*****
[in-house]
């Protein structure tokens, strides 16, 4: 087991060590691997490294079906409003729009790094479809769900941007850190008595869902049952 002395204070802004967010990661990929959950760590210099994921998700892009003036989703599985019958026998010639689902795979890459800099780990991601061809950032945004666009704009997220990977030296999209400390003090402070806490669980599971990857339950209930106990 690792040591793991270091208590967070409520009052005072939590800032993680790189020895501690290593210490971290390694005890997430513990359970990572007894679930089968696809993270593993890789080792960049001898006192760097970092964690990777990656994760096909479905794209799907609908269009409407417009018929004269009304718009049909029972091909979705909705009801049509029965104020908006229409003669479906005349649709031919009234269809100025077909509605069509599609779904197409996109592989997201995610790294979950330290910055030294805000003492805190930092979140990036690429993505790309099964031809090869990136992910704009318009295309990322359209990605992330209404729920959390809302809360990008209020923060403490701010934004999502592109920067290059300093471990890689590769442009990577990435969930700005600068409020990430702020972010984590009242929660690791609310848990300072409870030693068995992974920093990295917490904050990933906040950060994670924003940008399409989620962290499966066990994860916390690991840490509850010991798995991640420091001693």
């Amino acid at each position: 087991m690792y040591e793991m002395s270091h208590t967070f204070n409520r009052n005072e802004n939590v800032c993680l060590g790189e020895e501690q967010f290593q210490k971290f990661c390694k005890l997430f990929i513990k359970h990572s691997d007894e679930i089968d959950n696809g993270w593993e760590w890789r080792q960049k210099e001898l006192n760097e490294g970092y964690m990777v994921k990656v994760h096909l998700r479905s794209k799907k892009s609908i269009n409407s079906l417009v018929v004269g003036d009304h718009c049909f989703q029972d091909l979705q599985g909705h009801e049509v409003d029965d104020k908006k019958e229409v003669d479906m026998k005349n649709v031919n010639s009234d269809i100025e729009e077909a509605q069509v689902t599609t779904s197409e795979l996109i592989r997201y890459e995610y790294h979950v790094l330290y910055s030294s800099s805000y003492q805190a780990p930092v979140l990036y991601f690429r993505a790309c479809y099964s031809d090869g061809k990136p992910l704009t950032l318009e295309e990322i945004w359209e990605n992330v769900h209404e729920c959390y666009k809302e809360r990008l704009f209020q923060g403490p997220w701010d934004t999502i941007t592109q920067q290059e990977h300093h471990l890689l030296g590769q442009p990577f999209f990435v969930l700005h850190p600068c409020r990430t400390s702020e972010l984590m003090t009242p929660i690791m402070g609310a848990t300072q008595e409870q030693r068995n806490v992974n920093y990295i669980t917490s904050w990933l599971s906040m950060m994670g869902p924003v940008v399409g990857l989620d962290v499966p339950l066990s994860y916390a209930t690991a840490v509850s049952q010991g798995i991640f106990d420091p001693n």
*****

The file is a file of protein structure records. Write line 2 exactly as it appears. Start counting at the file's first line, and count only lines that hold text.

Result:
């Protein structure tokens, strides 16, 4: 087991060590691997490294079906409003729009790094479809769900941007850190008595869902049952 002395204070802004967010990661990929959950760590210099994921998700892009003036989703599985019958026998010639689902795979890459800099780990991601061809950032945004666009704009997220990977030296999209400390003090402070806490669980599971990857339950209930106990 690792040591793991270091208590967070409520009052005072939590800032993680790189020895501690290593210490971290390694005890997430513990359970990572007894679930089968696809993270593993890789080792960049001898006192760097970092964690990777990656994760096909479905794209799907609908269009409407417009018929004269009304718009049909029972091909979705909705009801049509029965104020908006229409003669479906005349649709031919009234269809100025077909509605069509599609779904197409996109592989997201995610790294979950330290910055030294805000003492805190930092979140990036690429993505790309099964031809090869990136992910704009318009295309990322359209990605992330209404729920959390809302809360990008209020923060403490701010934004999502592109920067290059300093471990890689590769442009990577990435969930700005600068409020990430702020972010984590009242929660690791609310848990300072409870030693068995992974920093990295917490904050990933906040950060994670924003940008399409989620962290499966066990994860916390690991840490509850010991798995991640420091001693």